I was introduced to this dish by a visiting chef from Hong Kong, who produced an overelaborate banquet of which I found this dish the most memorable (never having been an enthusiast of the carved-carrot school of presentation so loved by the Chinese).
The Chinese do not share our concern with serving meat hot On the contrary, many dishes like crispy roast pork and Cantonese duck would be ruined by reheating and are supposed to be eaten at room temperature. This is worth remembering when eating in Chinatown, where it is generally assumed that ignorant gwailo will complain if their roast meats are not hot and it is therefore a wise precaution to say 'cold meat' loudly several times to avoid a microwaved mess being brought steaming to the table. For a spectacular row, try sending this back.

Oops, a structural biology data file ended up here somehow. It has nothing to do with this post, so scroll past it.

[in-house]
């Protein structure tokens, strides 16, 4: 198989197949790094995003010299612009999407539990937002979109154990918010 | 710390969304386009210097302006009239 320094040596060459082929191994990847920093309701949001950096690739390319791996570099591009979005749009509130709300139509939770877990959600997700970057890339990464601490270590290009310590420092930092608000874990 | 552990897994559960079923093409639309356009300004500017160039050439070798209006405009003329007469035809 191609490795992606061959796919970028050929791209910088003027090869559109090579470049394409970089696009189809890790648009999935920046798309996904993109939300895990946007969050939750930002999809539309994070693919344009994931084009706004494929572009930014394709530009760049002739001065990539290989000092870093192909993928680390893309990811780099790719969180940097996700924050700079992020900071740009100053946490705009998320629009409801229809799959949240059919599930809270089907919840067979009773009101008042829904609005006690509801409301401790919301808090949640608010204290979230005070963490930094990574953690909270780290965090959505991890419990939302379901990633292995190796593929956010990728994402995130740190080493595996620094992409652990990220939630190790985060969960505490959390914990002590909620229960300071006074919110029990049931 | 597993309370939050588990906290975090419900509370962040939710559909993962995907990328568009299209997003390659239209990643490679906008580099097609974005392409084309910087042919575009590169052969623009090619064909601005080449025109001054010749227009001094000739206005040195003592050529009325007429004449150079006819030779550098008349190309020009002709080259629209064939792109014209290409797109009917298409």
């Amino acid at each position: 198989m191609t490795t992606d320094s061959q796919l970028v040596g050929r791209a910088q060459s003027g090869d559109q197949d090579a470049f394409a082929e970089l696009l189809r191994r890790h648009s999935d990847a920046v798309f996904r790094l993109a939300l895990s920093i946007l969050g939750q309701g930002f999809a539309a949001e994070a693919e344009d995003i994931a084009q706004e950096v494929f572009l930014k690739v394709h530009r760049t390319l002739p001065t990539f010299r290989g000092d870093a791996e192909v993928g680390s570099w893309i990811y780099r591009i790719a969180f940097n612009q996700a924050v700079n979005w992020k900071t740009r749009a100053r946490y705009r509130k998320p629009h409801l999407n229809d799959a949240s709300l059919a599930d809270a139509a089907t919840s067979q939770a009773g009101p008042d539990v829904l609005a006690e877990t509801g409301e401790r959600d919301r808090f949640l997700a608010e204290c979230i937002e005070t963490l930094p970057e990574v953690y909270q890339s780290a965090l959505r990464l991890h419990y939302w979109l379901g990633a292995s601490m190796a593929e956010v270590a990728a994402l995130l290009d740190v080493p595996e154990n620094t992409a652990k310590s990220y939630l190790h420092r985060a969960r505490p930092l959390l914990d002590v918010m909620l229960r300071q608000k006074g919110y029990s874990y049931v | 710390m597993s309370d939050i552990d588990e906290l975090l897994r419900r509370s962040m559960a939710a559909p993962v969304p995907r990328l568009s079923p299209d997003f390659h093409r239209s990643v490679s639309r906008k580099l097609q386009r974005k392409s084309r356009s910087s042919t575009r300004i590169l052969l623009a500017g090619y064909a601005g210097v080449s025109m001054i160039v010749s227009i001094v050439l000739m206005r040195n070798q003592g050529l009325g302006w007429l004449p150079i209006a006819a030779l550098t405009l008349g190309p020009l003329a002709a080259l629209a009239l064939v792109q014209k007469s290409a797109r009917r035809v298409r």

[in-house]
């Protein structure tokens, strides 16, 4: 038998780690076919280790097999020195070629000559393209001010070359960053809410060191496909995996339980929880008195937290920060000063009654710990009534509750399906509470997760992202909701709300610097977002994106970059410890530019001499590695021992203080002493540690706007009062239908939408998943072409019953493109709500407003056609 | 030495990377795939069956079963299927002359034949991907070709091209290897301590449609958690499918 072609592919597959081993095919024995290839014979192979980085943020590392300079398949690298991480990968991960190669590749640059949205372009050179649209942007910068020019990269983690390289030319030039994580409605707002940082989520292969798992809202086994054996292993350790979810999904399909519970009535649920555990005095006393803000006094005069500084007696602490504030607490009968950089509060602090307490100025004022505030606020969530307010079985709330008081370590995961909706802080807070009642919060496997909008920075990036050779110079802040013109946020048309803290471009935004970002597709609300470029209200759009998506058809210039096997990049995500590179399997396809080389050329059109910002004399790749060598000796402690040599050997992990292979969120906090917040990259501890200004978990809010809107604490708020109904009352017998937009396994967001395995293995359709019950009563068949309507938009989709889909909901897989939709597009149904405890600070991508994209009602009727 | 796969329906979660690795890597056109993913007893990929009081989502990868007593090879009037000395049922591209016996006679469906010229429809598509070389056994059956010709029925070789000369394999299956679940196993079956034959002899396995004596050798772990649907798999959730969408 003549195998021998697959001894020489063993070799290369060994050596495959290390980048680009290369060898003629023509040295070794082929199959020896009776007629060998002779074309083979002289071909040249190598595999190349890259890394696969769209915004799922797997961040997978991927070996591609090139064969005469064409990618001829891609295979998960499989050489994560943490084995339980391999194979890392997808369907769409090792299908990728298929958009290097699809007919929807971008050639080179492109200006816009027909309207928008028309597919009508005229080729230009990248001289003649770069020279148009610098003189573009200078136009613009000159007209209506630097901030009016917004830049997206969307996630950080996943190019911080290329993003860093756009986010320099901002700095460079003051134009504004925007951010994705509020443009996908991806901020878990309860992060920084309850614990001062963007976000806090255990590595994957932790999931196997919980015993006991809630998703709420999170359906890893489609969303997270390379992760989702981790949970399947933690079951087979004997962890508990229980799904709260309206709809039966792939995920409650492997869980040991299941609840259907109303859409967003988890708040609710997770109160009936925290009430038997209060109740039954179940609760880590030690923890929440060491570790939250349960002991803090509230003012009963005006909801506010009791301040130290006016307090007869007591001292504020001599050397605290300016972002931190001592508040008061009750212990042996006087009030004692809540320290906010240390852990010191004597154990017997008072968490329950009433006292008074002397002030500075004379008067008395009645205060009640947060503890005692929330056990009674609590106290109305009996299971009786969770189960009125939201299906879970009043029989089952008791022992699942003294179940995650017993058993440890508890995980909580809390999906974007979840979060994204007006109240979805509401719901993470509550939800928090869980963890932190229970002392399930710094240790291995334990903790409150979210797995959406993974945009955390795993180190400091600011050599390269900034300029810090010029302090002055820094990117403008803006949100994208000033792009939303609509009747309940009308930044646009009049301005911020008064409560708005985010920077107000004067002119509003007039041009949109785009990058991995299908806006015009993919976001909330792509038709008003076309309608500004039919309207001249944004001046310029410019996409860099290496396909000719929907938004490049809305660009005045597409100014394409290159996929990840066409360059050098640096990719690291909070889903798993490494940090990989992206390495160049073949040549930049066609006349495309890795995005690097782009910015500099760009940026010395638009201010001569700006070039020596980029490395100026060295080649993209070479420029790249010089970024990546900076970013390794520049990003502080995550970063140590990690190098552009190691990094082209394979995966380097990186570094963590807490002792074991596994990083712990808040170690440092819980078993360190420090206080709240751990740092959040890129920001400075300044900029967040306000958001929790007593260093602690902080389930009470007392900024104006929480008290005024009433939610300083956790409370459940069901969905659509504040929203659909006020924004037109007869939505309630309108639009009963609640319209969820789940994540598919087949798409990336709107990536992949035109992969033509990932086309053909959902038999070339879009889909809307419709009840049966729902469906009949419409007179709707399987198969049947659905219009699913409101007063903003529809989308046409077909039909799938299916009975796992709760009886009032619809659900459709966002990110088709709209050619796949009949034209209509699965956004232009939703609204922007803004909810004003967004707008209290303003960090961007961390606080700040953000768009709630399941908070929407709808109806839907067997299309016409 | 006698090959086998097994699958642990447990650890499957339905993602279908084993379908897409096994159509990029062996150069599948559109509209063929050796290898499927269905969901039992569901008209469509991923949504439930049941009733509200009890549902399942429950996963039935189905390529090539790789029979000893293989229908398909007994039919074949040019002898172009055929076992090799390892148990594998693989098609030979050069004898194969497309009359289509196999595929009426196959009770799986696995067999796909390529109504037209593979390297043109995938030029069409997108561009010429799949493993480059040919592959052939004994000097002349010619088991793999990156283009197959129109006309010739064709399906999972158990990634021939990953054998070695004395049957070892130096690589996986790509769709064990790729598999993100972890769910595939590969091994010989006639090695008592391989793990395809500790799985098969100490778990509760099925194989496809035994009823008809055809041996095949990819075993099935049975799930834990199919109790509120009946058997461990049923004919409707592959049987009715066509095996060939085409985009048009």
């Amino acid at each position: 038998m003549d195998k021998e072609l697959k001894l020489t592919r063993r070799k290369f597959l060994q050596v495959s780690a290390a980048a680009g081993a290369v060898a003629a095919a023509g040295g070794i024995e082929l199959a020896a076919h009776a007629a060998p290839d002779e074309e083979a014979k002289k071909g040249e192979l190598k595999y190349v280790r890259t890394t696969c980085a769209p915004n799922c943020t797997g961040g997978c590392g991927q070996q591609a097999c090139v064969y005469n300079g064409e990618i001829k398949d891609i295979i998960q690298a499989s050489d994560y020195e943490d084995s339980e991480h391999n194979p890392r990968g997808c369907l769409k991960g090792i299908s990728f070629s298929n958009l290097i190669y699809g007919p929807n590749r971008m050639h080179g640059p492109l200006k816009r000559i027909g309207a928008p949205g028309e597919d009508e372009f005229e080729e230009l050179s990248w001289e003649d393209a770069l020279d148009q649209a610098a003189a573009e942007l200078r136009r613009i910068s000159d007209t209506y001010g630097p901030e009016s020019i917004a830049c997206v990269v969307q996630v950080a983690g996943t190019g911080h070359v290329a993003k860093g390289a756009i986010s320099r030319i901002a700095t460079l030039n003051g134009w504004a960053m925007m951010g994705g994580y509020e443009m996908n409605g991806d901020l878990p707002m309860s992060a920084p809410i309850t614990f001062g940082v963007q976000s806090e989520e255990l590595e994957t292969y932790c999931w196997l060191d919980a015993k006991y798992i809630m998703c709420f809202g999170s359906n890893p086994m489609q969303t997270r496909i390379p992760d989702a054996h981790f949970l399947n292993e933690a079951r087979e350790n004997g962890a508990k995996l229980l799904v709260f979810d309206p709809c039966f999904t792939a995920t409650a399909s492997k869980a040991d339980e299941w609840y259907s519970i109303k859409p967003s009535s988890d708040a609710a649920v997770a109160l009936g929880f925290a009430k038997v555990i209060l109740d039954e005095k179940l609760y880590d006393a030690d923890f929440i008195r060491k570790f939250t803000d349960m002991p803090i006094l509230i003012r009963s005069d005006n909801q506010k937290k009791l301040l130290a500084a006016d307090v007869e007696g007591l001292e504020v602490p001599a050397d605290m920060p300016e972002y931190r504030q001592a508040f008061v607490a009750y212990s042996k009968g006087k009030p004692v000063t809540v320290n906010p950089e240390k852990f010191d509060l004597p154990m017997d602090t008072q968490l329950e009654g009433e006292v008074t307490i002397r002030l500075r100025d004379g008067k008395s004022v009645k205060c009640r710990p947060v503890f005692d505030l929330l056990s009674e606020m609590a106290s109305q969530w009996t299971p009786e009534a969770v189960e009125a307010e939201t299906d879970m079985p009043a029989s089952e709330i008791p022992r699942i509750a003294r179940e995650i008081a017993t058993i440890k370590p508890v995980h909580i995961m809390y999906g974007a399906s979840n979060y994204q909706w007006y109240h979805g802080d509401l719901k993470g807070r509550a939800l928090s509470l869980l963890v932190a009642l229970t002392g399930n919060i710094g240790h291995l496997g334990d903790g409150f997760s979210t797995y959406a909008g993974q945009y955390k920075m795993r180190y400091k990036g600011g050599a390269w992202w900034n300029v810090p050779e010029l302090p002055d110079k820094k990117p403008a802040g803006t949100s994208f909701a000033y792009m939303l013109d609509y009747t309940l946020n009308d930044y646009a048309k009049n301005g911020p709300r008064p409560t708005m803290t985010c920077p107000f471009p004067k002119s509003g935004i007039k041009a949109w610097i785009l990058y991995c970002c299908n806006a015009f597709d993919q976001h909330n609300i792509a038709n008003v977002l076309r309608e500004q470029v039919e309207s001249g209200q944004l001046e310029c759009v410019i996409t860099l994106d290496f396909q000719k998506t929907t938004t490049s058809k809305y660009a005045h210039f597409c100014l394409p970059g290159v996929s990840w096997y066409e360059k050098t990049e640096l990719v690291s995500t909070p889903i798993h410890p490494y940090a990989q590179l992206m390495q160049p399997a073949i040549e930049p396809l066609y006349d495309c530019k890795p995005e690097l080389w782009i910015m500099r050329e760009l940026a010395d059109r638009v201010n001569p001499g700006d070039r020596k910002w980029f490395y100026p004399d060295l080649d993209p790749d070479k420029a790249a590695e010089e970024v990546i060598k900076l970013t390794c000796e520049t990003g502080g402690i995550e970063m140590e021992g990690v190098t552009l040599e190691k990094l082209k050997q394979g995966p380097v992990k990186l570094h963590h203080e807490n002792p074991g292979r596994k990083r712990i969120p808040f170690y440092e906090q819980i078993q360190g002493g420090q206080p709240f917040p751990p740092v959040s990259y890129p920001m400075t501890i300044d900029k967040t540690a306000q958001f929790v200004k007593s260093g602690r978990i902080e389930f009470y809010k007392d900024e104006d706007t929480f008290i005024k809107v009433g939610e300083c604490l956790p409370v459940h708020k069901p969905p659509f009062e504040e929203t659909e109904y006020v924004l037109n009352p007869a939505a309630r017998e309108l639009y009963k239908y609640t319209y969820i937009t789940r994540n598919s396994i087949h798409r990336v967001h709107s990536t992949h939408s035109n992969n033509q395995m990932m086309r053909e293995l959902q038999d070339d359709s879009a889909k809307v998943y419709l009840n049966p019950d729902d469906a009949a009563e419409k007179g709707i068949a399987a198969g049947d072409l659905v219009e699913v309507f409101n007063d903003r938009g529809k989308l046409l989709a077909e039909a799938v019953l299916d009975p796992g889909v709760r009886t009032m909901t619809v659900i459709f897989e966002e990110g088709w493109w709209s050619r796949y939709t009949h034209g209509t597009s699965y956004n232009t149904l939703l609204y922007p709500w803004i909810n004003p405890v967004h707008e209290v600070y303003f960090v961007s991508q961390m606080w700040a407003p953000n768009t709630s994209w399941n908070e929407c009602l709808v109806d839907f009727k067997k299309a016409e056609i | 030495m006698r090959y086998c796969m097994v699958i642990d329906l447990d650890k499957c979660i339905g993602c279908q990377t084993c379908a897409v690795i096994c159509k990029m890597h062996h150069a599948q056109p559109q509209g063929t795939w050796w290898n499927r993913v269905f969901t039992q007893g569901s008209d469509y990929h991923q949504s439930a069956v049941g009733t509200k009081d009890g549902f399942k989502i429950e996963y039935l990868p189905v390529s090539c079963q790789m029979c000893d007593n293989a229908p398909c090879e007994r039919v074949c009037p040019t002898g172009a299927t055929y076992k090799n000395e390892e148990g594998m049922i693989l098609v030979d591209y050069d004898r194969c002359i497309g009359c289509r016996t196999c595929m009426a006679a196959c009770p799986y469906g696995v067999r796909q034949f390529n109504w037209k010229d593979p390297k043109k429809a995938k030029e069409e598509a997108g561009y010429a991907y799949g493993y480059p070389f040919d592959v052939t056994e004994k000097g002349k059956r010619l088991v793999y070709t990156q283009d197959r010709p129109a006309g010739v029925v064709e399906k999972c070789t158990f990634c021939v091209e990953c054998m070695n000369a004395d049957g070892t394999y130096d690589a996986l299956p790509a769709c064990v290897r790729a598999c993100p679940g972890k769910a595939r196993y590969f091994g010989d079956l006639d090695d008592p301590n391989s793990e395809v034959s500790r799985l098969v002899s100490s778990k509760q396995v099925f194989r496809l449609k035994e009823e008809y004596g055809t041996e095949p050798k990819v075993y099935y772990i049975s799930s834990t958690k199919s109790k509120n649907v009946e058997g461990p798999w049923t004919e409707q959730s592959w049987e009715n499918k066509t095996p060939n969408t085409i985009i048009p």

The size of the cut of meat specified may seem rather large for four people, but you simply can't cook a small piece of meat in this way. However, these quantities provide lots of second helpings and sandwiches.
Of all Chinese spices, star anise is the most distinctive and powerful, so it should always be treated with respect.